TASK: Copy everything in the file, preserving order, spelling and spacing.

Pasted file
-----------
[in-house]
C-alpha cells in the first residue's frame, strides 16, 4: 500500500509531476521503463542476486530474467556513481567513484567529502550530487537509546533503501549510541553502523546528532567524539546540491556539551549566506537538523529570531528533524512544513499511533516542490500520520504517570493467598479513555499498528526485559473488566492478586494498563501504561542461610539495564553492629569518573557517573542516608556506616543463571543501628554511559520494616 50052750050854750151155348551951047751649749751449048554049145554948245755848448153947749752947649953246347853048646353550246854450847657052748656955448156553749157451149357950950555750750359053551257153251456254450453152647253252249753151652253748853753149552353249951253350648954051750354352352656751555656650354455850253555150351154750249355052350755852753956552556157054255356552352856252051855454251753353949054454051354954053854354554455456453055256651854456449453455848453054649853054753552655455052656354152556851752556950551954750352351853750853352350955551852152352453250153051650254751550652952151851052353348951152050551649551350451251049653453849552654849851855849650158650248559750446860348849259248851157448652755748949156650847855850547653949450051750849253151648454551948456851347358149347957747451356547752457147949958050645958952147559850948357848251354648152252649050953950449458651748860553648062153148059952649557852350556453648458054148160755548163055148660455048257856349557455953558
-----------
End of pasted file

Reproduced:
[in-house]
C-alpha cells in the first residue's frame, strides 16, 4: 500500500509531476521503463542476486530474467556513481567513484567529502550530487537509546533503501549510541553502523546528532567524539546540491556539551549566506537538523529570531528533524512544513499511533516542490500520520504517570493467598479513555499498528526485559473488566492478586494498563501504561542461610539495564553492629569518573557517573542516608556506616543463571543501628554511559520494616 50052750050854750151155348551951047751649749751449048554049145554948245755848448153947749752947649953246347853048646353550246854450847657052748656955448156553749157451149357950950555750750359053551257153251456254450453152647253252249753151652253748853753149552353249951253350648954051750354352352656751555656650354455850253555150351154750249355052350755852753956552556157054255356552352856252051855454251753353949054454051354954053854354554455456453055256651854456449453455848453054649853054753552655455052656354152556851752556950551954750352351853750853352350955551852152352453250153051650254751550652952151851052353348951152050551649551350451251049653453849552654849851855849650158650248559750446860348849259248851157448652755748949156650847855850547653949450051750849253151648454551948456851347358149347957747451356547752457147949958050645958952147559850948357848251354648152252649050953950449458651748860553648062153148059952649557852350556453648458054148160755548163055148660455048257856349557455953558